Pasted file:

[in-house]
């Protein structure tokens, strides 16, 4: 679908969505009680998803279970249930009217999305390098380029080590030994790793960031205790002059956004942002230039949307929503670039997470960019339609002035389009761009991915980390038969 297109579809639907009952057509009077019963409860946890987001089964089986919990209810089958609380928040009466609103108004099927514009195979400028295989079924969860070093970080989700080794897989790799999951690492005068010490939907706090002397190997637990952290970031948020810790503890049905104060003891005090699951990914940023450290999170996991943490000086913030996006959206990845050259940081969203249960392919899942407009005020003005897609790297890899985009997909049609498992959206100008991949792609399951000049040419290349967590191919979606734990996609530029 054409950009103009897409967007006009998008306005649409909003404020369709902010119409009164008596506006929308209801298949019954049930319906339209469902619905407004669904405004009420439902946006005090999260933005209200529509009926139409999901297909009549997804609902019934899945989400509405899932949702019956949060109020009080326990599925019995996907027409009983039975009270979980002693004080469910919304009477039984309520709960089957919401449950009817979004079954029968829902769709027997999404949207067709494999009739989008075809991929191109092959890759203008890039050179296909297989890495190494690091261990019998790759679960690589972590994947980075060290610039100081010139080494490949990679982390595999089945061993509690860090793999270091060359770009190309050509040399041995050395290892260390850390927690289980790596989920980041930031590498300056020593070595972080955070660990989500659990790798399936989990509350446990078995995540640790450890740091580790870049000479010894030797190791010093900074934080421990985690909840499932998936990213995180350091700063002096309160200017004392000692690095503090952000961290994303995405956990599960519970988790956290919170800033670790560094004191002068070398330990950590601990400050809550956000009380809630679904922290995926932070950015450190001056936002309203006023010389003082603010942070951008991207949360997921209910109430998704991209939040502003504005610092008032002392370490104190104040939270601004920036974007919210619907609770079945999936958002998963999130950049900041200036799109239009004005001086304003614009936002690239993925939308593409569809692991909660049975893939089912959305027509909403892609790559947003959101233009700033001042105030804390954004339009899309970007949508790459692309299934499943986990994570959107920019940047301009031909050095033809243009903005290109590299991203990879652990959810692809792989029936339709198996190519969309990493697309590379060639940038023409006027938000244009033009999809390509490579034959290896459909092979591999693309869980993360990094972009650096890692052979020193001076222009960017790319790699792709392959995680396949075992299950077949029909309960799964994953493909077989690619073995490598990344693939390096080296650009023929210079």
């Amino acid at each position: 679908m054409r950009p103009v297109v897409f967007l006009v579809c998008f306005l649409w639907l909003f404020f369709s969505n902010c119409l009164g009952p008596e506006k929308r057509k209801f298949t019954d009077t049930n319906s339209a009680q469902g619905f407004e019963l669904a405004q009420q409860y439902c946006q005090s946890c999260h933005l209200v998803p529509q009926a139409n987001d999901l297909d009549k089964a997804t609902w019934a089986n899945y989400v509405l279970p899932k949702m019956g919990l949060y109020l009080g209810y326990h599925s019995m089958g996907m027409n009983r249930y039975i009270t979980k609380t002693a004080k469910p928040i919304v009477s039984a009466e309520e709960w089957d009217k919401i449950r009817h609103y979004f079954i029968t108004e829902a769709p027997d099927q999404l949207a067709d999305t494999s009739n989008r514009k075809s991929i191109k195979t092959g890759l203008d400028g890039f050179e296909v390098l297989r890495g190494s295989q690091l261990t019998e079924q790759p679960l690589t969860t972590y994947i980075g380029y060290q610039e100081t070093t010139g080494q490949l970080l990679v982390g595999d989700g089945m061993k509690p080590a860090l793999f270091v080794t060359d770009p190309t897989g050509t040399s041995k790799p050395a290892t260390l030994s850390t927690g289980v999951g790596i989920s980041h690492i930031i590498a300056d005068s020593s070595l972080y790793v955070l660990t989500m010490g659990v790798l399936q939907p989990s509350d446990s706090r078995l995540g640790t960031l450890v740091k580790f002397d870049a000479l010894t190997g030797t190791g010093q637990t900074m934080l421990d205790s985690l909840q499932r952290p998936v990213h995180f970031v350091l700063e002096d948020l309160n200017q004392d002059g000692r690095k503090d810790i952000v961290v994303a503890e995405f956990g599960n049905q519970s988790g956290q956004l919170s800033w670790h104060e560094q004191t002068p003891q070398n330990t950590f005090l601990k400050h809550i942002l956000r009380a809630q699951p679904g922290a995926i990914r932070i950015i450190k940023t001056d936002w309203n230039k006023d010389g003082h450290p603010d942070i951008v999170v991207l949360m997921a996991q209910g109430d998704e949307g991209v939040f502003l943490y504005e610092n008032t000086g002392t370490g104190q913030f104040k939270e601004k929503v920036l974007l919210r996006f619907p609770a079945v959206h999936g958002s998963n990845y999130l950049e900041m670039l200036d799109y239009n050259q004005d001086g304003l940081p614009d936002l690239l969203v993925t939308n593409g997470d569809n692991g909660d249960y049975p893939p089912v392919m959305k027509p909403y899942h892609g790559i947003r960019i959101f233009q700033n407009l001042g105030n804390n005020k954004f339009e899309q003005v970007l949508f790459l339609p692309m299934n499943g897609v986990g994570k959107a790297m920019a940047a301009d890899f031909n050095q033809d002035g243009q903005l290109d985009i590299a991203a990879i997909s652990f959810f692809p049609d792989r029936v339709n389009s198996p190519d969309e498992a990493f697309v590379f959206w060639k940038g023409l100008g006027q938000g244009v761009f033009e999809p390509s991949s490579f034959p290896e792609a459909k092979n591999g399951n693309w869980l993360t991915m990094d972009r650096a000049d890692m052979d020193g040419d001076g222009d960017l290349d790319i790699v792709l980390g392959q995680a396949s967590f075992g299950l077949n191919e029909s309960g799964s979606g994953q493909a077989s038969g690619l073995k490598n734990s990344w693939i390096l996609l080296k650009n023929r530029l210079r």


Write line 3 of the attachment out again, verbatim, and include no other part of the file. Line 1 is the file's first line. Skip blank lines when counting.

């Amino acid at each position: 679908m054409r950009p103009v297109v897409f967007l006009v579809c998008f306005l649409w639907l909003f404020f369709s969505n902010c119409l009164g009952p008596e506006k929308r057509k209801f298949t019954d009077t049930n319906s339209a009680q469902g619905f407004e019963l669904a405004q009420q409860y439902c946006q005090s946890c999260h933005l209200v998803p529509q009926a139409n987001d999901l297909d009549k089964a997804t609902w019934a089986n899945y989400v509405l279970p899932k949702m019956g919990l949060y109020l009080g209810y326990h599925s019995m089958g996907m027409n009983r249930y039975i009270t979980k609380t002693a004080k469910p928040i919304v009477s039984a009466e309520e709960w089957d009217k919401i449950r009817h609103y979004f079954i029968t108004e829902a769709p027997d099927q999404l949207a067709d999305t494999s009739n989008r514009k075809s991929i191109k195979t092959g890759l203008d400028g890039f050179e296909v390098l297989r890495g190494s295989q690091l261990t019998e079924q790759p679960l690589t969860t972590y994947i980075g380029y060290q610039e100081t070093t010139g080494q490949l970080l990679v982390g595999d989700g089945m061993k509690p080590a860090l793999f270091v080794t060359d770009p190309t897989g050509t040399s041995k790799p050395a290892t260390l030994s850390t927690g289980v999951g790596i989920s980041h690492i930031i590498a300056d005068s020593s070595l972080y790793v955070l660990t989500m010490g659990v790798l399936q939907p989990s509350d446990s706090r078995l995540g640790t960031l450890v740091k580790f002397d870049a000479l010894t190997g030797t190791g010093q637990t900074m934080l421990d205790s985690l909840q499932r952290p998936v990213h995180f970031v350091l700063e002096d948020l309160n200017q004392d002059g000692r690095k503090d810790i952000v961290v994303a503890e995405f956990g599960n049905q519970s988790g956290q956004l919170s800033w670790h104060e560094q004191t002068p003891q070398n330990t950590f005090l601990k400050h809550i942002l956000r009380a809630q699951p679904g922290a995926i990914r932070i950015i450190k940023t001056d936002w309203n230039k006023d010389g003082h450290p603010d942070i951008v999170v991207l949360m997921a996991q209910g109430d998704e949307g991209v939040f502003l943490y504005e610092n008032t000086g002392t370490g104190q913030f104040k939270e601004k929503v920036l974007l919210r996006f619907p609770a079945v959206h999936g958002s998963n990845y999130l950049e900041m670039l200036d799109y239009n050259q004005d001086g304003l940081p614009d936002l690239l969203v993925t939308n593409g997470d569809n692991g909660d249960y049975p893939p089912v392919m959305k027509p909403y899942h892609g790559i947003r960019i959101f233009q700033n407009l001042g105030n804390n005020k954004f339009e899309q003005v970007l949508f790459l339609p692309m299934n499943g897609v986990g994570k959107a790297m920019a940047a301009d890899f031909n050095q033809d002035g243009q903005l290109d985009i590299a991203a990879i997909s652990f959810f692809p049609d792989r029936v339709n389009s198996p190519d969309e498992a990493f697309v590379f959206w060639k940038g023409l100008g006027q938000g244009v761009f033009e999809p390509s991949s490579f034959p290896e792609a459909k092979n591999g399951n693309w869980l993360t991915m990094d972009r650096a000049d890692m052979d020193g040419d001076g222009d960017l290349d790319i790699v792709l980390g392959q995680a396949s967590f075992g299950l077949n191919e029909s309960g799964s979606g994953q493909a077989s038969g690619l073995k490598n734990s990344w693939i390096l996609l080296k650009n023929r530029l210079r």